The American Chestnut is a large, stately, useful tree. At one time, over a quarter of the eastern American woods were populated by this tree. The wood is rot resistant, the nuts are delicious, and even the oils in its bark has medicinal properties.
Nobody wanted to see the Chestnut go away, and it didn’t want to die off. Over eons it evolved into the strong, prolific queen of the forest. It provided shade, shelter, and nourishment for the rest of the woods, and it provided it’s resources for the native Americans and settlers in the areas in which it grew.
But it got a raw deal.
In the early 1900’s, the Chestnut blight found it’s way across the ocean. At first, it slowly spread and weakened the population, but within 30 years, nearly every single Chestnut tree had been wiped out. It fought like hell to survive, all the while still providing resources to all, but ultimately, it succumbed to the blight.
There’s a legacy all around from this tree. 300 year old cabins, deep in Appalachian hollows made of chestnut logs still stand without so much as a scratch. Fence posts randomly stand along old farm fields, silently reminding us of how important this tree once was. It’s been gone for years, but there are still people living from the bounties that this tree provided.
It’s a tree. It didn’t have the choice to run away from the blight. It couldn’t magically evolve in 30 years’ time to be resistant to the disease that would take it. While other trees just continued growing all around it, it proudly lived out it’s days without complaint until the day came when the fungus took hold, and it died an honorable death.
Even still, old stumps from these fallen majesties throw up new shoots. You can still find a few mature American Chestnuts in spots where the fungus either never spread, or where it wasn’t as severe. There are people working tirelessly to bring this tree back from total annihilation, researching ways to stop the disease. There is hope that one day, the Chestnut will once again be able to live a normal, content life in the forest, without outside intervention.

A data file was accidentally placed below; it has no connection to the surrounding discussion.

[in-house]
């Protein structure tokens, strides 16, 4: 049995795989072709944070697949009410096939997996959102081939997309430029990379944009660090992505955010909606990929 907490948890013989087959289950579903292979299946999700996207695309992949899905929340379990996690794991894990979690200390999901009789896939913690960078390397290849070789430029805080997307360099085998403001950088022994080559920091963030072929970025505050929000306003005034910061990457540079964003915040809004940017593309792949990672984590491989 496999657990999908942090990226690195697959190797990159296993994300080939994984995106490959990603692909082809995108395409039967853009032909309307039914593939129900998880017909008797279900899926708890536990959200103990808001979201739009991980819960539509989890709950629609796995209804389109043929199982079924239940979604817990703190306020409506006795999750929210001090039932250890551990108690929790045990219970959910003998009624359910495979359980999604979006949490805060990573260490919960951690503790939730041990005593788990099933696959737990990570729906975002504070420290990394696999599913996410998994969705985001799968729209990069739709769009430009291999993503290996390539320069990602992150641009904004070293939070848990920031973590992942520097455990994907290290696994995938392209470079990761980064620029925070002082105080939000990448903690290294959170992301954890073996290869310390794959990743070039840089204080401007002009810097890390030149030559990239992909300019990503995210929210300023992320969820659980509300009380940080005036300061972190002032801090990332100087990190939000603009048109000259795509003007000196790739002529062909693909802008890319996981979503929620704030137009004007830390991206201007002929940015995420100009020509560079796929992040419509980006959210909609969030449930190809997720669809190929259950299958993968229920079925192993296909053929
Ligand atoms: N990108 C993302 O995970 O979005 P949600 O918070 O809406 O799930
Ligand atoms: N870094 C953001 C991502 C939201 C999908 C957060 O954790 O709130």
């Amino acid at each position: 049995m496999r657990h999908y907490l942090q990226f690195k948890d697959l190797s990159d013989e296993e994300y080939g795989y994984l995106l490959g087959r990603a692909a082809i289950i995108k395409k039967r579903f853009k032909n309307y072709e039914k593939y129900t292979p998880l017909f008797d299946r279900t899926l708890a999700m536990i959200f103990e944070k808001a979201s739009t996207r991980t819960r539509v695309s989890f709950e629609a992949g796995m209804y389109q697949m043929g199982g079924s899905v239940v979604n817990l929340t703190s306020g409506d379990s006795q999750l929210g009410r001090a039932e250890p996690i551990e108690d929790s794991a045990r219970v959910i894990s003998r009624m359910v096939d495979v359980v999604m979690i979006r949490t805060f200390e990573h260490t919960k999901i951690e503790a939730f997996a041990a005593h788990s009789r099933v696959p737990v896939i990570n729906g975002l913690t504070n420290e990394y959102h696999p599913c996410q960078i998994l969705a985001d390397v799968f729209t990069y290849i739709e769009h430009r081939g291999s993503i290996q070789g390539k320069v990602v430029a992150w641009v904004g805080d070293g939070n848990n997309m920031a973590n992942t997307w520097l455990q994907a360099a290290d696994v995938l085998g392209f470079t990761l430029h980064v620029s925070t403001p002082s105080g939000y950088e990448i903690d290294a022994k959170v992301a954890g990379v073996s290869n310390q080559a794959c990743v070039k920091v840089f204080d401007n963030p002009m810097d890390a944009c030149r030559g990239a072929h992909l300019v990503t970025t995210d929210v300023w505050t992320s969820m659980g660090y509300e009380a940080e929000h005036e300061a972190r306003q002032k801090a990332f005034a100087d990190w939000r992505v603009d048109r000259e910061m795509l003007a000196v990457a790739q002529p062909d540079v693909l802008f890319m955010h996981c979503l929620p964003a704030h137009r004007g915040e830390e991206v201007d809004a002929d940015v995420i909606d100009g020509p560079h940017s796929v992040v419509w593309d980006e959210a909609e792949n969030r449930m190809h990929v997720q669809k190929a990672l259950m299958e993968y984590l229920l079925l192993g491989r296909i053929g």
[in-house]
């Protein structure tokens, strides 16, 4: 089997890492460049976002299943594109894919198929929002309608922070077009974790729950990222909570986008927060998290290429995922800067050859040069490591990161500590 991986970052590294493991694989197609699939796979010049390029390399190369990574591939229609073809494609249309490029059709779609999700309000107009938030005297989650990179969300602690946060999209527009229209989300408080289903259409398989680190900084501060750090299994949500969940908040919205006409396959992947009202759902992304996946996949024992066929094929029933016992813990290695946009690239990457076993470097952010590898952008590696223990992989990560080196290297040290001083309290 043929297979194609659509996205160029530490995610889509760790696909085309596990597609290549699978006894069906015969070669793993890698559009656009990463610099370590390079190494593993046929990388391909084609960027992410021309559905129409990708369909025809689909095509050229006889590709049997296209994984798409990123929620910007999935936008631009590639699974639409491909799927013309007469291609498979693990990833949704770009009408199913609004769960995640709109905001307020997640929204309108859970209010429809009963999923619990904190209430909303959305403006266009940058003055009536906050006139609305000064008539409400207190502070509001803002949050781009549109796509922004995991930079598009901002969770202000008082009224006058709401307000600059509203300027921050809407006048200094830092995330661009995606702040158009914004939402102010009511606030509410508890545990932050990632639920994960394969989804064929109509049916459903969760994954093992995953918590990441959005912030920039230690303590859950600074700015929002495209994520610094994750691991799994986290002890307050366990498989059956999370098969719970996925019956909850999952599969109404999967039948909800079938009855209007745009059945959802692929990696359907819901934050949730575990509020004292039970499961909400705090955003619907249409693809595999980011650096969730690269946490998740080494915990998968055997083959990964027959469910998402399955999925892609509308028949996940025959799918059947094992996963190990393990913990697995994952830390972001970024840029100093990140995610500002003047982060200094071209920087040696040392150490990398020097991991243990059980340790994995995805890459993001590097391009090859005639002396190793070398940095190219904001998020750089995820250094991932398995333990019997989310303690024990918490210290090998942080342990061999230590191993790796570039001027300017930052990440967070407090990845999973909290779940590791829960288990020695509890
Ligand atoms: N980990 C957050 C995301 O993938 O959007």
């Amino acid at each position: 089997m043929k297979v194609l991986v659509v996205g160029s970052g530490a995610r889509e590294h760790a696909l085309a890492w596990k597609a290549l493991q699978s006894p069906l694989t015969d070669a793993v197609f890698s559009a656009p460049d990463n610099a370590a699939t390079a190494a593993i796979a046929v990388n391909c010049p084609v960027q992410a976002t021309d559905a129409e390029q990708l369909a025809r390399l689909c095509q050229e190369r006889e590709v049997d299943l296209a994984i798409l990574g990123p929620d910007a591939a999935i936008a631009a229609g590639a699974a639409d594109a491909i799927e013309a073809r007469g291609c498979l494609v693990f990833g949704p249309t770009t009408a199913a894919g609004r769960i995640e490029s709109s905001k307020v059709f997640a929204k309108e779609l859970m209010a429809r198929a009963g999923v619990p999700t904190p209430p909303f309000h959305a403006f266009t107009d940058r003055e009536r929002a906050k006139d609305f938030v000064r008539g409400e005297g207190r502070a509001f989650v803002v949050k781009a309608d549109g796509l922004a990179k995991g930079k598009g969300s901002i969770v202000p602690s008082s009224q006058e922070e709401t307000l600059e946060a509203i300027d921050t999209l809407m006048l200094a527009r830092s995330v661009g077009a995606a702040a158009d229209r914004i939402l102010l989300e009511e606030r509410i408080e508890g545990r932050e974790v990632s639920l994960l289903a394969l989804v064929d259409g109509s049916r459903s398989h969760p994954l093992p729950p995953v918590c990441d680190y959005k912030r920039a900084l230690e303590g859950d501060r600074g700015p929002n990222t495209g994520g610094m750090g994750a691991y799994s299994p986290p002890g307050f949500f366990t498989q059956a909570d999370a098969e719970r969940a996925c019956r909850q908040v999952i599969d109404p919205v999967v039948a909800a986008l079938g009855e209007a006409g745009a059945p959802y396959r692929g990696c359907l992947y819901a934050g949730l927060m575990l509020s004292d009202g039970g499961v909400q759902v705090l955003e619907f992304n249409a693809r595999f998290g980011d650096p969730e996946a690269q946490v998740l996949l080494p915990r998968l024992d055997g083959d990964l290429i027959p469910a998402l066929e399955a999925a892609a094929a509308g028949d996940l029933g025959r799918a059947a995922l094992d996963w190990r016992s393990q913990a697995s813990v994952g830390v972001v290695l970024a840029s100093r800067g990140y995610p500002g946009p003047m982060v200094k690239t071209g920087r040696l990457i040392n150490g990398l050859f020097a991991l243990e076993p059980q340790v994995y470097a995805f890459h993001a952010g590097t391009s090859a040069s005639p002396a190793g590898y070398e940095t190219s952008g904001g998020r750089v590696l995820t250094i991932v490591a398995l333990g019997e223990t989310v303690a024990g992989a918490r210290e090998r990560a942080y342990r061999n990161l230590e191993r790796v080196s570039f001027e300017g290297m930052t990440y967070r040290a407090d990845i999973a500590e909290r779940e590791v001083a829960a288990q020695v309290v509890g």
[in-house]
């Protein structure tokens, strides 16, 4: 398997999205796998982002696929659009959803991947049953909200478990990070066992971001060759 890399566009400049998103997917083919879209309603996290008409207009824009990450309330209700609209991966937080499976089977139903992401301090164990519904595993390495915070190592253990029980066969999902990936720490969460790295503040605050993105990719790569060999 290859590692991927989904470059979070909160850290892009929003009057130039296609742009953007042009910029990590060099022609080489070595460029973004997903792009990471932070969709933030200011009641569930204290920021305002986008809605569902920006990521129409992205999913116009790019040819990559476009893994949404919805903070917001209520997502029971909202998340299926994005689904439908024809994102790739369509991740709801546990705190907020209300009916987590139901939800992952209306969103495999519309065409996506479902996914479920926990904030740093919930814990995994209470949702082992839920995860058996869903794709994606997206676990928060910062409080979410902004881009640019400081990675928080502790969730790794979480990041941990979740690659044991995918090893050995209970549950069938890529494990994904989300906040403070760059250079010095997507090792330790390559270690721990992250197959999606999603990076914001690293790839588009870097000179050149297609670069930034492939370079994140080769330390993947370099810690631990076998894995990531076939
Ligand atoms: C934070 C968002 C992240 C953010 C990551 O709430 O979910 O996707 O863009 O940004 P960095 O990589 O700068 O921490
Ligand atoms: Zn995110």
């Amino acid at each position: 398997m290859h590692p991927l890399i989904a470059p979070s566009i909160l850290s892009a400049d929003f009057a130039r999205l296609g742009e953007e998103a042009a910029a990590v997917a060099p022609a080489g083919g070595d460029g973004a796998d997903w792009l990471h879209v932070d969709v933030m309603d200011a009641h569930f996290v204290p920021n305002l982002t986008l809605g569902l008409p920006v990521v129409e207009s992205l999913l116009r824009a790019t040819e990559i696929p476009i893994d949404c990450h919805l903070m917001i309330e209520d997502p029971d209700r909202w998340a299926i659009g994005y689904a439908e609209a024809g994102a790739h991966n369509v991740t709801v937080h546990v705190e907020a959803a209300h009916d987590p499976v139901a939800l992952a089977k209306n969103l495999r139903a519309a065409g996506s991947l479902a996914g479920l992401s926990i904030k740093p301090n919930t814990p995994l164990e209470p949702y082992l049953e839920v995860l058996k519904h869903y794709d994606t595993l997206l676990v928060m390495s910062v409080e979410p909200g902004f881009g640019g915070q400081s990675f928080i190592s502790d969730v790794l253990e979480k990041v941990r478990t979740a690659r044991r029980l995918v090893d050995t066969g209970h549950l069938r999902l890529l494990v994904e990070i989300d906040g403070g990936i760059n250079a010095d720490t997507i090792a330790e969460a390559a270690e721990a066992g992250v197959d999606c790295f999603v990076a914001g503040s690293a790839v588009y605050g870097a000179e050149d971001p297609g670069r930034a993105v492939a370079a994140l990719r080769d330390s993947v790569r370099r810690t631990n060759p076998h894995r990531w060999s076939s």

But if and when those people succeed, that doesn’t bring the trees that already died back. Those trees can do nothing but leave a legacy. They can continue to exist as shelter from storms, or safe spaces for loved ones in the form of four walls. They cannot grow or amend that legacy, they can only exist in a state of either satisfaction with their life’s work, or disappointment in what they didn’t get to become.
If you’ve read this far in my ramblings about a tree, I hope that you realize that Megan, and the disease she had are so much like the American Chestnut. She grew as long as she could. She provided shelter and safety without fail, all along knowing that someday, the time would come where a blight she didn’t ask for would take her. Shelby dropped from her limbs and began growing herself, all the while with her mother watching over her proudly as long as she could. When she finally fell from her disease, she provided nutrients to the immature tree that she spawned.
There are still reminders of her everywhere. Little signs that she was once the queen of our forest. Events come and go each year, and Shelby both grows like her mother, yet evolves slightly to throw up her new shoots. There are researchers working tirelessly to cure or remove Cystic Fibrosis as a threat, and though I hope with all of my heart that they succeed, it will never bring those back that have already succumbed.
Though Megan’s favorite tree was a Willow, mine is the American Chestnut. I can always hold hope that it will come back someday, but I have to be happy that it ever even existed to provide so much for so many.